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We’re asking parents for feedback on how best to proceed with our in-school flu vaccination program. We’ve decided, based on new evidence, to offer the injectable flu vaccine or flu shot instead of the nasal spray vaccine (FluMist). To gather feedback, we’re asking parents to complete a short, online survey by Friday, Aug. 19. We’ll use the feedback to design this year’s program.
To keep vaccination rates high, we know we need to make getting the flu vaccination as easy as possible. For many parents, simply sending their child to school with a consent form is much more convenient than taking time off work and scheduling an appointment. Changing the vaccine from a nasal spray to a shot; however, changes the game a bit. Many parents may want to be present for a shot, for example. So we’re exploring offering clinics before school, after school or on the weekends, but we want to make those decisions by partnering with parents.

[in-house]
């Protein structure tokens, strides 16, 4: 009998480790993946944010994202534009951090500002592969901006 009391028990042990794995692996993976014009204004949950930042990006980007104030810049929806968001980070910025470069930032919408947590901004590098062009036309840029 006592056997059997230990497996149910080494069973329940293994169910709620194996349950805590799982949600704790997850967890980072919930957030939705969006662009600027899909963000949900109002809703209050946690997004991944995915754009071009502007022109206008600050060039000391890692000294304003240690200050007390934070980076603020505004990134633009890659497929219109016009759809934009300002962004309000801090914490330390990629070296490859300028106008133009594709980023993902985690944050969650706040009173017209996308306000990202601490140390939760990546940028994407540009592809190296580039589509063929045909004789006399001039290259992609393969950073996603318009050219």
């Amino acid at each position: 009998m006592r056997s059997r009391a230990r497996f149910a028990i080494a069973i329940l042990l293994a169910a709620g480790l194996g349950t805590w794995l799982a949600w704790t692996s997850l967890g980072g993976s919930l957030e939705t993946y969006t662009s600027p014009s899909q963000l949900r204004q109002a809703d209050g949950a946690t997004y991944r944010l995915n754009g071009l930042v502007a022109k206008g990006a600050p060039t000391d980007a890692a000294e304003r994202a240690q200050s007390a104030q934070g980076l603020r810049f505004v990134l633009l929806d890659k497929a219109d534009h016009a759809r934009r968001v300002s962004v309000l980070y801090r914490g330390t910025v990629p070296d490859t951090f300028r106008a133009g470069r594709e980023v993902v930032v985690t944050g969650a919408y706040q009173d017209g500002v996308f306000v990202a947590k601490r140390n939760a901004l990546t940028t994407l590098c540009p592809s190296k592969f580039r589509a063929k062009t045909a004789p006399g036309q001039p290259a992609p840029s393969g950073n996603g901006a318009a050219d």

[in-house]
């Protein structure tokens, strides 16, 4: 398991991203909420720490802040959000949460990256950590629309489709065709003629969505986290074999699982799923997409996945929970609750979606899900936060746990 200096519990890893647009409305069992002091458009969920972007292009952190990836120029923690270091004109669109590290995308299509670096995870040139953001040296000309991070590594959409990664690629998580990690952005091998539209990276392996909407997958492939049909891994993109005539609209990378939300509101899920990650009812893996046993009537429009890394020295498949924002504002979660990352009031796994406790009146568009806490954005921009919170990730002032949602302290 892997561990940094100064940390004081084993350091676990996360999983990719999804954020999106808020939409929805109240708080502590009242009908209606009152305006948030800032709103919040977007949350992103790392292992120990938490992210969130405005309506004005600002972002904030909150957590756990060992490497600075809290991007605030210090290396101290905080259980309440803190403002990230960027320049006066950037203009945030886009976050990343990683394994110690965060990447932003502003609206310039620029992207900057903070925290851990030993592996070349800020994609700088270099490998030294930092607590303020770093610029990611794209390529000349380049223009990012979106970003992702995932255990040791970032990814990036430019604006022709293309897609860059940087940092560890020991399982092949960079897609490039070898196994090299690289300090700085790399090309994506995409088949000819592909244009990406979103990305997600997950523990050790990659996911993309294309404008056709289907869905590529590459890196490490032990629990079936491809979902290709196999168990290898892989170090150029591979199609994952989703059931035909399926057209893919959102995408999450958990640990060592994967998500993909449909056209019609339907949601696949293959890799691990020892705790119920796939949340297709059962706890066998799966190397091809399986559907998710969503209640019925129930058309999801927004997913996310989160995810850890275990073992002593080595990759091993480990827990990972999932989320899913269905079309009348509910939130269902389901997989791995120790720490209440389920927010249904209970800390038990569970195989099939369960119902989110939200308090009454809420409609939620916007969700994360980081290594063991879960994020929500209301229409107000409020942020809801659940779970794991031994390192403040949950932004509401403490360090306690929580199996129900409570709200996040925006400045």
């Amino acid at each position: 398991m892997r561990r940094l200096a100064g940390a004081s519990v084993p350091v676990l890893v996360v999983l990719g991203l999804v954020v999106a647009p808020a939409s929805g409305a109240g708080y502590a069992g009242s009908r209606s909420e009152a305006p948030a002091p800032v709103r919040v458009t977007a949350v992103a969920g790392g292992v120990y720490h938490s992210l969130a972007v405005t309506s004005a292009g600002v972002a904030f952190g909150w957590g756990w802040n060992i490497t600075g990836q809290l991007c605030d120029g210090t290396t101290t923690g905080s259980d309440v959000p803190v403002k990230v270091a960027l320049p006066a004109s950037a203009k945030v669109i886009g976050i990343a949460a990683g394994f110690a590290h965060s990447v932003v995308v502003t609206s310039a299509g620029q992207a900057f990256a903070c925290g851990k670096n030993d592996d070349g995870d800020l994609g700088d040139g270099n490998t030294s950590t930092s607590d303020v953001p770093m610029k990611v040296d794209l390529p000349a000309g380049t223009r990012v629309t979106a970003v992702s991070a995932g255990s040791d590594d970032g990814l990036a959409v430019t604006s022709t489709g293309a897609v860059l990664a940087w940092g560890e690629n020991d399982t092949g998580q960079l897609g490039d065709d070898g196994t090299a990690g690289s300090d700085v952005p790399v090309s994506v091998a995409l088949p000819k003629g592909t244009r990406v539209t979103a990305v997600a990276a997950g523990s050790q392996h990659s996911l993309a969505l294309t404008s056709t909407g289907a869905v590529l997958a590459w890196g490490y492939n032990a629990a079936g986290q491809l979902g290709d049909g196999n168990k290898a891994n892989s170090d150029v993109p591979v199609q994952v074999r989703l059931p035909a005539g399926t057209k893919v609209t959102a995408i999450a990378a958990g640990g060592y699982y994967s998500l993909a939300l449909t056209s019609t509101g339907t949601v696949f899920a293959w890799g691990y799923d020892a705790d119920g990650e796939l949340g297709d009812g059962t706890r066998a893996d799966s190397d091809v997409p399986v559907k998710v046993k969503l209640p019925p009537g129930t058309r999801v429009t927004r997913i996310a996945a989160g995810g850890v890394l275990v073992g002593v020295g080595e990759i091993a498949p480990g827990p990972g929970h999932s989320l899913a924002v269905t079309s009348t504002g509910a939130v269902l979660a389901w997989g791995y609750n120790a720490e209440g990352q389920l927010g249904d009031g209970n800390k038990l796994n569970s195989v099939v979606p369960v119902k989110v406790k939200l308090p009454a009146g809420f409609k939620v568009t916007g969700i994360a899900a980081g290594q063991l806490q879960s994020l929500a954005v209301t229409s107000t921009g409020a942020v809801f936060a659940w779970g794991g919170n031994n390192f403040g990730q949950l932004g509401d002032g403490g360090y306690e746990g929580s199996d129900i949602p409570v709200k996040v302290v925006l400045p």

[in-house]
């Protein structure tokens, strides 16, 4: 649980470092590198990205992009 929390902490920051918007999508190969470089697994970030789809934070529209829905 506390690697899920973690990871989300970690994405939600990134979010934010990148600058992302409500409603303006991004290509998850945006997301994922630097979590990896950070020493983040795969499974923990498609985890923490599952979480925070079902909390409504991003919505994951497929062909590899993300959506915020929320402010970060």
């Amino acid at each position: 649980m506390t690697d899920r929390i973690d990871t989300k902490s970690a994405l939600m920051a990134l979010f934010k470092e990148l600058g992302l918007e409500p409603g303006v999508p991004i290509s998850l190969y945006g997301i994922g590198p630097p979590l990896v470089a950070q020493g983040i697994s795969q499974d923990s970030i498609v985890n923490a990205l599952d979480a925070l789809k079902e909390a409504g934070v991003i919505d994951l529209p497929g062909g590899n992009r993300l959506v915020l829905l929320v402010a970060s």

FluMist is an intranasal influenza vaccine that was approved by the Food and Drug Administration for use in children as young as 2. Previous data showed that the nasal spray and the injectable vaccine were equally effective. However, in June 2016, the Advisory Committee on Immunization Practices (ACIP), a group of medical and public health experts on the use of vaccines who advise the Centers for Disease Control and Prevention (CDC), made a recommendation not to use the intranasal or nasal spray flu vaccine during the 2016-2017 flu season due to a decline in effectiveness over time.
It is important to remember this is only a recommendation regarding the nasal spray vaccine; the injectable flu vaccine or flu shot continues to demonstrate effectiveness in preventing flu. Our decision to offer only the flu shot is based on this new evidence because we want to offer the most effective option.
For more than 10 years, KCHD has partnered with Knox County elementary and middle schools, private schools, Head Starts, and child care facilities to offer flu vaccination to eligible children in the school setting. On average, KCHD has vaccinated approximately 45 percent of Knox County’s school-aged children each year. This program is a national model for community flu prevention. Importantly, evidence supports vaccinating children as a way to protect the entire community from influenza.